By Xavier Fontdegloria
Consumer confidence in the U.S. rose sharply in March to the highest level in a year as Americans were more optimistic on both current business and labor market conditions and the short-term outlook, data from The Conference Board showed Tuesday.
The consumer confidence index increased to 109.7 in March from a downwardly revised 90.4 in February. The reading beats economists forecasts, who polled by The Wall Street Journal expected the indicator to come in at 96.8.
March marks the third consecutive rise in consumer confidence amid Covid-19 case counts falling and millions of Americans being vaccinated on a daily basis. Many households across the country also saw a new round of stimulus checks hitting their bank accounts.
The gains in consumer confidence since the beginning of the year had been more measured than what spending data suggested and, until March's reading, had yet to meaningfully improve since its virus-related plunge. However, the index remains well below prepandemic levels, when it stood at 132.6.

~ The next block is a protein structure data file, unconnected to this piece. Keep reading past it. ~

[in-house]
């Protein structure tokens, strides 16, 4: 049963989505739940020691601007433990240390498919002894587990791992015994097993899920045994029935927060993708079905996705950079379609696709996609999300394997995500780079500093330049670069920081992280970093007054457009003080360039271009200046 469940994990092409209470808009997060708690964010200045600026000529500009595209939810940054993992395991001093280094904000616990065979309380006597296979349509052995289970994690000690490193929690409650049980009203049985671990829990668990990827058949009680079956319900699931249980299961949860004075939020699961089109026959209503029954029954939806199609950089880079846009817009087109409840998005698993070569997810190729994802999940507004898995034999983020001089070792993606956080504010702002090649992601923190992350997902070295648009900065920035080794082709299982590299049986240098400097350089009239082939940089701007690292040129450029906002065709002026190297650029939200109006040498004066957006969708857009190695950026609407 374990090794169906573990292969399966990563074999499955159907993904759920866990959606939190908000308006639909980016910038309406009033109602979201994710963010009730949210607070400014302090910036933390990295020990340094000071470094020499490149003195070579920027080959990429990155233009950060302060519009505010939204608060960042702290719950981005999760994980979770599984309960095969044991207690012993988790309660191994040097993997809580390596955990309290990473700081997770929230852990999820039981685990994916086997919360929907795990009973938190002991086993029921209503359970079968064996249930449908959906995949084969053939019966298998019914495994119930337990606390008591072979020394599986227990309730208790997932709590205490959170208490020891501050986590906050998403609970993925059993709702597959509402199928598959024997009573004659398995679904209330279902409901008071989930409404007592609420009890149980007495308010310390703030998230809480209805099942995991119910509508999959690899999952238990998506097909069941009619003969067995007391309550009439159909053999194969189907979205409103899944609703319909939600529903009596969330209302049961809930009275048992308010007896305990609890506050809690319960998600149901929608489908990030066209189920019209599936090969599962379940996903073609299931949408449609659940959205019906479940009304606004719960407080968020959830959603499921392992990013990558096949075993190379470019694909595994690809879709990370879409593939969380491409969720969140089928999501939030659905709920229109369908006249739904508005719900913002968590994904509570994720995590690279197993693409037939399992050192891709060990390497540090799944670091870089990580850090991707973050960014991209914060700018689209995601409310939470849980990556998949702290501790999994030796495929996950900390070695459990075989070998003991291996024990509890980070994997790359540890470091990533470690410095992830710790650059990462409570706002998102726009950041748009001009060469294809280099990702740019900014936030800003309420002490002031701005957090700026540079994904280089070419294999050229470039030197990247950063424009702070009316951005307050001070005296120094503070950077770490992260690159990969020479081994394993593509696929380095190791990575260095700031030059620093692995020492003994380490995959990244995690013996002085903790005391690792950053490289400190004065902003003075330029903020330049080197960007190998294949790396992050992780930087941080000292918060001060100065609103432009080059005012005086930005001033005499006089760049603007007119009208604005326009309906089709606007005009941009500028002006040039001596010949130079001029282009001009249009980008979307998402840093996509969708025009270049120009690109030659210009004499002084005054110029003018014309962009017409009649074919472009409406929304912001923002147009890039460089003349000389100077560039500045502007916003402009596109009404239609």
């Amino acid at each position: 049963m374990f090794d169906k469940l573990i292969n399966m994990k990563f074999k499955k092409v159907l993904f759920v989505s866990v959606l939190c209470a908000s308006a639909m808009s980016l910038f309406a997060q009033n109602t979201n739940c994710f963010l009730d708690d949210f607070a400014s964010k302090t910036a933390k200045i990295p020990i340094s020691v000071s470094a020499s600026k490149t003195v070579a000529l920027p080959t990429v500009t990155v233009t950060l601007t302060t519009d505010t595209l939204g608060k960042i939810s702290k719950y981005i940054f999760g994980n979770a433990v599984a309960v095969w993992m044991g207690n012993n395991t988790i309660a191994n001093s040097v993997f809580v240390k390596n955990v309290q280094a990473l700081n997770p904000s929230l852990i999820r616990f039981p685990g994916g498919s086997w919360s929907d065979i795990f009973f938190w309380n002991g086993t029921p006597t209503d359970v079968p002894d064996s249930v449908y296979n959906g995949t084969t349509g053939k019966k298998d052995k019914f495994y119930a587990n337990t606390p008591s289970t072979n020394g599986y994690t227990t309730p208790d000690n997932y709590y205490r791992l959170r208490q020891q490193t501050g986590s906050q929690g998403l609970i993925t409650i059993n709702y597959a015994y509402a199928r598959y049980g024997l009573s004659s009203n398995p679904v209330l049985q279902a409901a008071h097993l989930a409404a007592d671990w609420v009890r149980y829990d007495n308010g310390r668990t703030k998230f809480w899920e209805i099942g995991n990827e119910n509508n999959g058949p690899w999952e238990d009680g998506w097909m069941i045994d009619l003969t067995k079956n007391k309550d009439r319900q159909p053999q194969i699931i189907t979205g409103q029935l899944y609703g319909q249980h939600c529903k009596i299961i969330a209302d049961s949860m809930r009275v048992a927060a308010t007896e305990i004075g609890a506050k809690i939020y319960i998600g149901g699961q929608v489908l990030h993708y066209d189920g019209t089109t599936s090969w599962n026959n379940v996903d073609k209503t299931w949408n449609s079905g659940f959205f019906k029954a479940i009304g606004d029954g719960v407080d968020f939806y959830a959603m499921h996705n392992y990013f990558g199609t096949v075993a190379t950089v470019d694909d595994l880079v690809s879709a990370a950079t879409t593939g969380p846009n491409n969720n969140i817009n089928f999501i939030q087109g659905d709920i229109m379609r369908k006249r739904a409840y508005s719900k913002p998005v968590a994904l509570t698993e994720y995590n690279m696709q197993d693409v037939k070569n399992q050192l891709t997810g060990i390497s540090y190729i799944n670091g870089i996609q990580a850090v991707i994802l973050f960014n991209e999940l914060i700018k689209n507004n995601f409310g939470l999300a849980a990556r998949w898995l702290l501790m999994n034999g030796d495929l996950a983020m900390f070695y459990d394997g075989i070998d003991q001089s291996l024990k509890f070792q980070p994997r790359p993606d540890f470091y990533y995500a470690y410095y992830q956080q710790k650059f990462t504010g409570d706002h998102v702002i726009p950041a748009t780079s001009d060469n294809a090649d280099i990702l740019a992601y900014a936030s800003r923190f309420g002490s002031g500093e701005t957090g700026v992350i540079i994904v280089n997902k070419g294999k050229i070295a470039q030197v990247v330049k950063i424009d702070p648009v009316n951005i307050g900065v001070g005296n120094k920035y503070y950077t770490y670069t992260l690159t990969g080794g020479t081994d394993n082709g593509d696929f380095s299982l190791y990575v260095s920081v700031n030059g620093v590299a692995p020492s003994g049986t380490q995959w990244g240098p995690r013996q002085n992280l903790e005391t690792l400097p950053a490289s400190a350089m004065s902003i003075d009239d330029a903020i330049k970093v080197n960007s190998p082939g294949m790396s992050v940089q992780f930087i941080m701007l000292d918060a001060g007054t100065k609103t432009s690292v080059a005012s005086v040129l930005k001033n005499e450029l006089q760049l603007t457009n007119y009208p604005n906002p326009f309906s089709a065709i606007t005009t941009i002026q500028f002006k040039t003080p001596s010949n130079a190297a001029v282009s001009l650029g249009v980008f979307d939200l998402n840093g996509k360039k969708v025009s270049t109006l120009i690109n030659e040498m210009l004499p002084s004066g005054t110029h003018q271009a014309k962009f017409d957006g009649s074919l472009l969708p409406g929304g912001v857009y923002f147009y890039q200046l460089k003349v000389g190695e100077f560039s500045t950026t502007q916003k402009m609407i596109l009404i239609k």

"Consumers' assessment of current conditions and their short-term outlook improved significantly, an indication that economic growth is likely to strengthen further in the coming months," said Lynn Franco, senior director of economic indicators at The Conference Board.
The present situation index, which reflects consumers assessment of current business and labor market conditions, rose in March to 110.0 from 89.6 the previous month.
The expectations index, which gauges short-term outlook for income, business and labor market conditions, increased to 109.6 in March from 90.9 in February.
Consumers' renewed optimism boosted their purchasing intentions for homes, autos and several big-ticket items, Ms. Franco said. However, concerns of inflation in the short-term rose and may temper spending intentions in the months ahead, she said.
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(END) Dow Jones Newswires
March 30, 2021 10:34 ET (14:34 GMT)Copyright (c) 2021 Dow Jones & Company, Inc.